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Publisher: Moscow State University of Psychology and Education

ISSN (online): 2312-2757

DOI: http://dx.doi.org/10.17759/langt

License: CC BY-NC 4.0

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Neologisms in the idiosyncratic speech of persons with a thinking disorder

Baymurzaeva G.B., Ph.D. in Pedagogy, Assistant professor, The Linguodidactics and Cross-cultural communication Department, The faculty of foreign languages, Moscow State University of Psychology & Education, bekbay242@mail.ru
Akkieva A.A., 3rd year student of the faculty of ‘Foreign Languages’, MSUPE, akkieva00@mail.ru
Abstract
The following study considers the question of neologism phenomena in idiosyncratic speech; neologisms as a component of idiosyncratic language of the speakers with thought disorder; the analysis of the methods and principles of neologisms’ formation by the means of word-formation; the analysis of neologisms’ word-formation in idiosyncratic speech of people with thought disorder and outline the common methods of neologisms’ formation in English language.The hypothesis is that neologisms in idiosyncratic speech can be formed not only by means of violation of phonotactic rules and phonological or semantic mistakes, but also by language’s common rules of neologism’s formation. The study is based on the records of oral speech and documented writing examples of neologisms’ usage in the speech of the patients with thought disorder.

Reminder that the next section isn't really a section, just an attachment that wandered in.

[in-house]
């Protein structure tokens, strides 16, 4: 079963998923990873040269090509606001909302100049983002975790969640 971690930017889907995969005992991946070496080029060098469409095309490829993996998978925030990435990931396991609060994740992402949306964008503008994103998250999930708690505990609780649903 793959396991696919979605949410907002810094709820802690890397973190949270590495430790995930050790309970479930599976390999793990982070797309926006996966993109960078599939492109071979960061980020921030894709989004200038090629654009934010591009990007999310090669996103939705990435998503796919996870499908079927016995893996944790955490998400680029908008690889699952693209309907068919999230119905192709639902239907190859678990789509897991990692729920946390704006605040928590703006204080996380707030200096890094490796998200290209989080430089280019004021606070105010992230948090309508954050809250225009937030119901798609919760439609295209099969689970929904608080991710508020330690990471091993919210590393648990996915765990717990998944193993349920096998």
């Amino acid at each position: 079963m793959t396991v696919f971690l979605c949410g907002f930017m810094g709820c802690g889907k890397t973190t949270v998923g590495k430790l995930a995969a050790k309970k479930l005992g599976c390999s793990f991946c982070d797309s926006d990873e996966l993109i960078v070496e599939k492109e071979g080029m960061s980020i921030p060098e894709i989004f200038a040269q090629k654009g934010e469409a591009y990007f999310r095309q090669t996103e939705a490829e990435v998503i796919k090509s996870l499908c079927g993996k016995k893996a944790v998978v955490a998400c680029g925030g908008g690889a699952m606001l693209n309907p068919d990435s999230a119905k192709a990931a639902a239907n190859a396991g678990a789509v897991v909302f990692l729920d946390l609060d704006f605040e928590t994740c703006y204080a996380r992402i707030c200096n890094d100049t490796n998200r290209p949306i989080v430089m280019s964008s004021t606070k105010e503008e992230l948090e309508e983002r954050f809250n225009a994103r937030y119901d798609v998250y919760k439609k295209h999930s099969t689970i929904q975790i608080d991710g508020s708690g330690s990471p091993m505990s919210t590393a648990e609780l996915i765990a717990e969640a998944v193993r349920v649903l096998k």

Keywords: idiosyncratic language, idiosyncratic speech, neologism, English word-formation, linguistics and psycholinguistics, speakers with thought disorder, schizophrenic patients, speakers with Wernike’s aphasia, speech in autism, bipolar disorder speakers, speakers with brain trauma

Column: Linguodidactics and Innovations.Psychological Basis of Learning Languages and Cultures.

DOI: http://dx.doi.org/10.17759/langt.2017040206

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